Why did I love that screenwriter's board so? It was like a smart little virtual bar, with salty, experienced types holding forth about writing and movies and life. There was Bad Cog, who was the king of the bar, belligerent and funny and brutal. There was MShark, a philosopher from Texas in that laid-back Zen-and-The-Art-of-Motorcycle-Maintenance style, courtly and wise. There was Wryterguy, who seemed perpetually harrowed and grumpy, like a Doonesbury character. There was Type Rider, whom I'd have Naomi Watts play if I were casting that movie today, friendly and cool and hovering above the fray. Bonho was there, and I couldn't tell if she was a screenwriter herself, but she was the Rosalind Russell of the group, swinging in now and then with a snappy observation. There was Robomonkey, the young hothead with a heart of gold who I always pictured driving around on acid in a battered van. And then there was a rotating cast of temporary villains who would appear on the boards and fight with Bad Cog to the delight of us all.
I'd check on the boards first thing in the morning and last thing before bed. The more unread posts had stacked up in my absence, the happier I was. I loved their voices, I loved the funny little dramas, I loved the clear-eyed debates and the occasional gem of real wisdom and insight one of these cats would drop. I wanted to be like these screenwriters, tough and funny and savvy and cool. I put on my best approximation of their voice when I posted, which was often enough to feel welcomed in, but I felt too green to dare to contribute more. But this was my little shadow group of compatriots that nobody in my real life knew about—screenwriter's group? what the hell are you doing in a screenwriter's group? -I don't know?—and I grew genuinely fond of all of them.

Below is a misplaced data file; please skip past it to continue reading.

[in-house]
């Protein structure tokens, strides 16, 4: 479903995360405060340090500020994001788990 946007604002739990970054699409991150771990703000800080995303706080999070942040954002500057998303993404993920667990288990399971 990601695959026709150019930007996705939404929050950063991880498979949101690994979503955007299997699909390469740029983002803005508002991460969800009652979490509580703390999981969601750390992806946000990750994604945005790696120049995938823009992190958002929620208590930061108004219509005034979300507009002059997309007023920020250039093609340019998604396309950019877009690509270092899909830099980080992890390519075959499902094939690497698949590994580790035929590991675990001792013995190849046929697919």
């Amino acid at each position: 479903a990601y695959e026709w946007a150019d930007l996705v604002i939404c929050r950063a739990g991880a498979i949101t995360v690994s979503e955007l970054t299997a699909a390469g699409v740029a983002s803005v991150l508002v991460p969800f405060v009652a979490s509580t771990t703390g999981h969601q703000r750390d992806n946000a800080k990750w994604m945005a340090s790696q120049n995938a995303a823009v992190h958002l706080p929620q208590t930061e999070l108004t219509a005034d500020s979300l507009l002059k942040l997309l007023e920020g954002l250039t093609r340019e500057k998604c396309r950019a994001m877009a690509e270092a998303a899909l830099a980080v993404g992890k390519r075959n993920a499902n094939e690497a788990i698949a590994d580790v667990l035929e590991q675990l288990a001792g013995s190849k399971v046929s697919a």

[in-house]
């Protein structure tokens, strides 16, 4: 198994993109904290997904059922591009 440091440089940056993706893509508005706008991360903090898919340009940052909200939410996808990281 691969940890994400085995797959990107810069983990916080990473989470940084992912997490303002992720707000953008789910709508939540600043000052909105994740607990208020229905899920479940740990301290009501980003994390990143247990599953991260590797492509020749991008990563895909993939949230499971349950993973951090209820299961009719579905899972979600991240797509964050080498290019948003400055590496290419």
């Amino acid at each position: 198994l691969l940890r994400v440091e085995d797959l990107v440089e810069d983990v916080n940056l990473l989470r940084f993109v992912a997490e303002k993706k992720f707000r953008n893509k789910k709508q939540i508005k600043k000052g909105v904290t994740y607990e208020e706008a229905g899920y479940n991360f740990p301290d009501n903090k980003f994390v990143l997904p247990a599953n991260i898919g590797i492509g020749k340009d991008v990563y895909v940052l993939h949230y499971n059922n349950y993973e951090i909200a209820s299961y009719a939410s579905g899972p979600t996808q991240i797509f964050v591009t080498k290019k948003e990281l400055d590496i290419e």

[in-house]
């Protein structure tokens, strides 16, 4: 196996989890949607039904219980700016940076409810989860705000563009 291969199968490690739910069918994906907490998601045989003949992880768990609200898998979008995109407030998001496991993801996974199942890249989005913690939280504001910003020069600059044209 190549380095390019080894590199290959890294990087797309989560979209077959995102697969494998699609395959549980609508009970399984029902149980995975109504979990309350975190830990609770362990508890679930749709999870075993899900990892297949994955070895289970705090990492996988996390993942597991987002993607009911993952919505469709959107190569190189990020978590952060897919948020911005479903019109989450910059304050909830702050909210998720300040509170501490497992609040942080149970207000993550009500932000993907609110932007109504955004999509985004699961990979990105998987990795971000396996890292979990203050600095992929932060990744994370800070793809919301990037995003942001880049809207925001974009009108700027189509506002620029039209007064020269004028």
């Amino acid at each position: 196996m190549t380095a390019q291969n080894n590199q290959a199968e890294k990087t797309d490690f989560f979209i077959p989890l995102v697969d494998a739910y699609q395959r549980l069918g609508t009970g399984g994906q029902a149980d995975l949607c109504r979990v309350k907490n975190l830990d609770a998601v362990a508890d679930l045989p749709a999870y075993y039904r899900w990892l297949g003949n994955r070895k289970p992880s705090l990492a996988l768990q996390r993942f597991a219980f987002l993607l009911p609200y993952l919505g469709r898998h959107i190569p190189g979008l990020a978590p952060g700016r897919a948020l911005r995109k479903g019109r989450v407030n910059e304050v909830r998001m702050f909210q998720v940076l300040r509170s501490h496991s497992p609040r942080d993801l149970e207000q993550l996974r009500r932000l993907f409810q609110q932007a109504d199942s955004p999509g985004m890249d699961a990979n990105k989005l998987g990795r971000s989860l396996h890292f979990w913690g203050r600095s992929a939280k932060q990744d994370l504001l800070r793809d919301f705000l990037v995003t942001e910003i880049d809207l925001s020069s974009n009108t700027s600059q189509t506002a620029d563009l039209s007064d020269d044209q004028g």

One day I decided I was going to dye my hair platinum blonde. Thomas was wildly in support of this, and encouraged me with what I thought was an unusual fervor. I sat with the idea a while, and it eventually wilted. When a few days had passed and I hadn't dyed my hair, Thomas asked me about it. I told him I'd changed my mind. I didn't feel like it anymore. He got mad. I was startled. He accused me of chickening out, and lit into me for my cowardice. I was baffled and pissed; what did my hair color have to do with anything? Who gave a fuck if I dyed it or not? What the hell was going on here?